According to the High Court in the recent case of Bowen and others v Isle of Wight Council (Rev1)  EWHC 3254, yes it can.
The highway status of privately owned accessways can be of vital importance for a number of reasons. In this recent case, the status of the private accessway would determine whether or not outline planning permission for housing could be granted on adjoining land.
Two of the claimants were the owners of the adjoining land and the third claimant had an option to purchase it. The third claimant had submitted an application for outline planning permission to build houses on it. The application was refused principally because the local planning authority considered that the development of the land would be unacceptable on road safety grounds unless a traffic regulation order (“TRO”) could be made in respect of the accessway to it. In order to make a TRO, the accessway must be a highway or “road to which the public has access” for the purposes of section 142 of the Traffic Regulation Act 1984 (“the 1984 Act”). The claimants said the accessway was a road for the purpose of the 1984 Act whilst the defendant said it was not.
The accessway comprised a cul-de-sac off a ‘B’ road which had pavements on either side and was freely accessible by the public. There had never been any barrier to prevent access nor any signage to show that it was a private way or that access was restricted.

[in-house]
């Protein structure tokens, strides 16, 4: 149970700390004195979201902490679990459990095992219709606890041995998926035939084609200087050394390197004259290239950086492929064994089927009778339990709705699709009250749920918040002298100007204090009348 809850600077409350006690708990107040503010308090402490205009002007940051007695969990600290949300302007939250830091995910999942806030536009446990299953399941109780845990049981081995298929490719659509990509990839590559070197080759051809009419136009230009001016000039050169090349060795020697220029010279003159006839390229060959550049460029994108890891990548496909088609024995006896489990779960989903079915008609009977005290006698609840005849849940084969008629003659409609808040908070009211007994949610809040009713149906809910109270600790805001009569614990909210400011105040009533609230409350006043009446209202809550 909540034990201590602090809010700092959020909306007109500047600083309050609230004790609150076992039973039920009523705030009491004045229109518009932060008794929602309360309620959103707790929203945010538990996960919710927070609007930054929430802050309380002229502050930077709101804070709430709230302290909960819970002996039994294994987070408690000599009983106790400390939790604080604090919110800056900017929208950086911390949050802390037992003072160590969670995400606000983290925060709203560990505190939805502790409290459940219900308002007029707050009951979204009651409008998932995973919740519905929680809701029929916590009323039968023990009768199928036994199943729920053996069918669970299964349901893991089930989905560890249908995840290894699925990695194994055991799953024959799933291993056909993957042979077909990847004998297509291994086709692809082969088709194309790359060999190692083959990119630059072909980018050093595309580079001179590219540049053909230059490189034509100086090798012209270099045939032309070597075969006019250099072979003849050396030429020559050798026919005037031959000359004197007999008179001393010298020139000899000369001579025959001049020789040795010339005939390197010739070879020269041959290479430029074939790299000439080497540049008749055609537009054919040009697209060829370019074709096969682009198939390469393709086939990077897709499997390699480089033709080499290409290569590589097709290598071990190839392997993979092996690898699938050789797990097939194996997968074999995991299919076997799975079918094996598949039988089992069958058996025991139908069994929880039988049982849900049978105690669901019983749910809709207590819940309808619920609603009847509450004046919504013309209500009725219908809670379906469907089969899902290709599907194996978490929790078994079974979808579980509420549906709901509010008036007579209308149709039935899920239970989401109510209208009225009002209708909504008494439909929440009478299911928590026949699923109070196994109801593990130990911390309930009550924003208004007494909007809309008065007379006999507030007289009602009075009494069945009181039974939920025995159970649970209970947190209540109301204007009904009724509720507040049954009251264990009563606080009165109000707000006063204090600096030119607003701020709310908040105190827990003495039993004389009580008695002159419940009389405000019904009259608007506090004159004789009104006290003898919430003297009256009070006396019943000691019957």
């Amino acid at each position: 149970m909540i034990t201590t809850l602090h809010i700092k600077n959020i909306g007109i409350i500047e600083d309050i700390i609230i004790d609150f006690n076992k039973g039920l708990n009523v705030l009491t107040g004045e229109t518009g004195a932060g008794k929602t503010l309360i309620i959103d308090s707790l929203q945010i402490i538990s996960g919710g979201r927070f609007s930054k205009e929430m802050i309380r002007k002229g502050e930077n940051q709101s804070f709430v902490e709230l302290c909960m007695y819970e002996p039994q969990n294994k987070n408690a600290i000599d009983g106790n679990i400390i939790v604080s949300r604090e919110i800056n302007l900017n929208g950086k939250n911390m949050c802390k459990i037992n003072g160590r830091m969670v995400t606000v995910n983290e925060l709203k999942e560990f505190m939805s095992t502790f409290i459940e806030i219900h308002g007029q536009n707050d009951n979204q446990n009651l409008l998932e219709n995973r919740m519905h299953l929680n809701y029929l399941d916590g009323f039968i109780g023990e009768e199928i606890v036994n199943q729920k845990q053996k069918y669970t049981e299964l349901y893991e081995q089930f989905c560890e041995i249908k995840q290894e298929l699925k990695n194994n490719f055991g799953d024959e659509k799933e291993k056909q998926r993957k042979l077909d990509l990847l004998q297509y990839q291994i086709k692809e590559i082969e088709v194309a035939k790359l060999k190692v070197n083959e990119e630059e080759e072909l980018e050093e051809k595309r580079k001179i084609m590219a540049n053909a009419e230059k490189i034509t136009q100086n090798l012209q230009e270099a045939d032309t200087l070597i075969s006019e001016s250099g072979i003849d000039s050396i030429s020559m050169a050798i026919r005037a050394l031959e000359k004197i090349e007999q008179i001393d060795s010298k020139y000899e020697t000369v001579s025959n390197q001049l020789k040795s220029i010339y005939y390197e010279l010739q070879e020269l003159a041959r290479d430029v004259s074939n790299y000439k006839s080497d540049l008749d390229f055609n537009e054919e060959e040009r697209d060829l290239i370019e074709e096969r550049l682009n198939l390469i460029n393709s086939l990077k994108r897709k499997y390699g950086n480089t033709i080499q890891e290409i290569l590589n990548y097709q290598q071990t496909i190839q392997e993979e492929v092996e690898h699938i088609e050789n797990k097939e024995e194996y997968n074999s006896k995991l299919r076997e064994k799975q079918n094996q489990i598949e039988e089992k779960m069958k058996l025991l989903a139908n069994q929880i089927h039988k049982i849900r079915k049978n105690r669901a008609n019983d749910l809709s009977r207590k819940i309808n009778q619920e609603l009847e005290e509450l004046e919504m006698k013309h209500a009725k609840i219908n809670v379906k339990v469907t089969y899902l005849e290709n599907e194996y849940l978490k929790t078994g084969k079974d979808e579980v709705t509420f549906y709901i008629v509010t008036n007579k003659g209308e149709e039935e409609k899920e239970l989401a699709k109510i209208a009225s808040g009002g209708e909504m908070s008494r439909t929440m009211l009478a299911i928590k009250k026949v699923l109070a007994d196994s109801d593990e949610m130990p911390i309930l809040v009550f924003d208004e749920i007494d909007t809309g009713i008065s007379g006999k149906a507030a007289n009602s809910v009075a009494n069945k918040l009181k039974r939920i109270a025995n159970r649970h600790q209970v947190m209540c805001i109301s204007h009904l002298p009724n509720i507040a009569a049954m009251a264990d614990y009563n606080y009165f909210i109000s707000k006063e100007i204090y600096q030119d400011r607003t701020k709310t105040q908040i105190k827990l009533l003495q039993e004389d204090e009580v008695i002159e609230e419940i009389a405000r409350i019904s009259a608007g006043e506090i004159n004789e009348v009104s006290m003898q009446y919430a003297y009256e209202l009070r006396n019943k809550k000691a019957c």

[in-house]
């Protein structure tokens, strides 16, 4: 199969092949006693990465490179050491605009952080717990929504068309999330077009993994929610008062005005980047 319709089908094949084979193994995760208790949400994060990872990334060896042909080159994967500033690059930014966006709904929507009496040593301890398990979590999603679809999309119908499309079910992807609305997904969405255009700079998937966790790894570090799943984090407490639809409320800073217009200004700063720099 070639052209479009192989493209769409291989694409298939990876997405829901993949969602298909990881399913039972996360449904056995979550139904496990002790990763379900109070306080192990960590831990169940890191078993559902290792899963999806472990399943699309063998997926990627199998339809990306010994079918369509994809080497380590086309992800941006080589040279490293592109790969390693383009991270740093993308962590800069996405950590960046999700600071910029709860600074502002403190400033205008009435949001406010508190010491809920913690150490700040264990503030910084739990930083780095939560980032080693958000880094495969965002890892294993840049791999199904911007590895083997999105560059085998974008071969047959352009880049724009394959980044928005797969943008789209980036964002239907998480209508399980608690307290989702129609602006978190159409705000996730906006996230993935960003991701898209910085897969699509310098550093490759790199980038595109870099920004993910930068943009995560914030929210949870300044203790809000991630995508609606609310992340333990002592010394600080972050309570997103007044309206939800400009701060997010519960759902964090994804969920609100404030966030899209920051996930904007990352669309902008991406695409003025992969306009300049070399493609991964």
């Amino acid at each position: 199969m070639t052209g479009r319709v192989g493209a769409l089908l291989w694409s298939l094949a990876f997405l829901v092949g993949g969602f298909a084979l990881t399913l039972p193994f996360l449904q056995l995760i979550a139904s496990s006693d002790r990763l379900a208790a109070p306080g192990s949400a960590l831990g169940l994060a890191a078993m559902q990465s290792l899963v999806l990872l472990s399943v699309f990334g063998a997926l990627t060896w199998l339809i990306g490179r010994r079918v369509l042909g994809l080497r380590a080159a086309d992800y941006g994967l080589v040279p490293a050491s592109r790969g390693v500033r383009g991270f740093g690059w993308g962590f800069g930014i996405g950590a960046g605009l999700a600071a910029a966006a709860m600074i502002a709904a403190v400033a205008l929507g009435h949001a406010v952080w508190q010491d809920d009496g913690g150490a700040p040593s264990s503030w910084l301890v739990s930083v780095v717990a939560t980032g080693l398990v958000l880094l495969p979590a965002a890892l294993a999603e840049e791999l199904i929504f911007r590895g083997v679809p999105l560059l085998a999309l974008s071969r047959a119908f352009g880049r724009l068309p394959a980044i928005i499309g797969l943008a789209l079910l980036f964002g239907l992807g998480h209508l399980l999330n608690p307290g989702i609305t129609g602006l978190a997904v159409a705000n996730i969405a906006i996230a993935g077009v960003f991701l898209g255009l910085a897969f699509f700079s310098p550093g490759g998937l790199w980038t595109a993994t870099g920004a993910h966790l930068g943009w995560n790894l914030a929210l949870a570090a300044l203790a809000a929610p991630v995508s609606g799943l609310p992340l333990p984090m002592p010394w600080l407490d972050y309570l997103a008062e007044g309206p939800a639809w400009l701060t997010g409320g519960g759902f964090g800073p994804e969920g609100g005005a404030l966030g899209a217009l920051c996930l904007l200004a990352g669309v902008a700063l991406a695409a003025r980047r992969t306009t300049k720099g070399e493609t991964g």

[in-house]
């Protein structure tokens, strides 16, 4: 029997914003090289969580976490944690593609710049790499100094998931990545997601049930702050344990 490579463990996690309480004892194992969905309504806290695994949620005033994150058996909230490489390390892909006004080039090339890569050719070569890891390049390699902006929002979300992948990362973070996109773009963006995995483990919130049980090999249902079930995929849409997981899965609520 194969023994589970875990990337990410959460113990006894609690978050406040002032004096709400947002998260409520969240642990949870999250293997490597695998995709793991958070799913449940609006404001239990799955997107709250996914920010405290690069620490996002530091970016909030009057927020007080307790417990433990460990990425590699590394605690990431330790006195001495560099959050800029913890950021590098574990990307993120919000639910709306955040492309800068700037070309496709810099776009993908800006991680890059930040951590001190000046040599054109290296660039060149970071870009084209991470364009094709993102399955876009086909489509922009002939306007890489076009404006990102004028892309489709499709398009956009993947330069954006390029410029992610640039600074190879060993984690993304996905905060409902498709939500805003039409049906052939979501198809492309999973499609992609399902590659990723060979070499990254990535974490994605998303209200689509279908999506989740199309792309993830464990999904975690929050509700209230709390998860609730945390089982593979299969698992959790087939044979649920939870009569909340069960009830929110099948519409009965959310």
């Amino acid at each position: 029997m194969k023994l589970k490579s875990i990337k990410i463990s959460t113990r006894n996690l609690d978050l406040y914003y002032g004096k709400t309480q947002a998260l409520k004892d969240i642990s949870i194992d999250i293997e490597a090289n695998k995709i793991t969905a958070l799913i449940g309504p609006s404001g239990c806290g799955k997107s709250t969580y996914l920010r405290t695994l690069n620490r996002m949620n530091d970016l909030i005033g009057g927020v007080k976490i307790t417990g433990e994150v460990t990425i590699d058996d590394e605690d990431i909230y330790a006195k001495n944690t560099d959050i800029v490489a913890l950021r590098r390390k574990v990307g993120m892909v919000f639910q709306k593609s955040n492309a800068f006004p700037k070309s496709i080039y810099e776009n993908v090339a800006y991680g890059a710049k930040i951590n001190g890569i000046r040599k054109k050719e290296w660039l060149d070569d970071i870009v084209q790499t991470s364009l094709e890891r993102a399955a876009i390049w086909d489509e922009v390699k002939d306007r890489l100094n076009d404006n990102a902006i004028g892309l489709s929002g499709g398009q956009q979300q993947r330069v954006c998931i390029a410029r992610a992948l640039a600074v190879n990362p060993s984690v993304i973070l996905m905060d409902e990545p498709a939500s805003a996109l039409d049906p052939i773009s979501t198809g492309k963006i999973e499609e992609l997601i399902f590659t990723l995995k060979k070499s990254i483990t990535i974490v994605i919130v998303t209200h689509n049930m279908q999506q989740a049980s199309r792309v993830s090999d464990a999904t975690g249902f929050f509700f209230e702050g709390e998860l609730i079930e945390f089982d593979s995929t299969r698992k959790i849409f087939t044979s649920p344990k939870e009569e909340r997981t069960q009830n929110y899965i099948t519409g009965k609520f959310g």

There was much debate between the parties about the legality of the use by the public with the claimants submitting that it was sufficient that the use was ‘tolerated’, albeit not permitted by the owners of the accessway. The defendant argued that the use needed to be by virtue of an express or implied permission and that the use being merely tolerated was not enough. The High Court ultimately agreed with the claimants and said that access by the public would satisfy the definitions for the 1984 Act provided it was not exercised in the face of, or in defiance of, efforts by the landowner to prevent access.
Whilst this judgment was specific to the Traffic Regulation Act 1984, it does act as a reminder to landowners of the dangers of ‘tolerating’ use of their land by members of the public. Claims for unwanted public rights of way (i.e. footpaths and bridleways) can be particularly problematic for rural landowners. I would therefore urge them to carefully consider whether members of the public are accessing or using their land and to take advice on what action they can take to prevent unwanted legal rights from being acquired by them.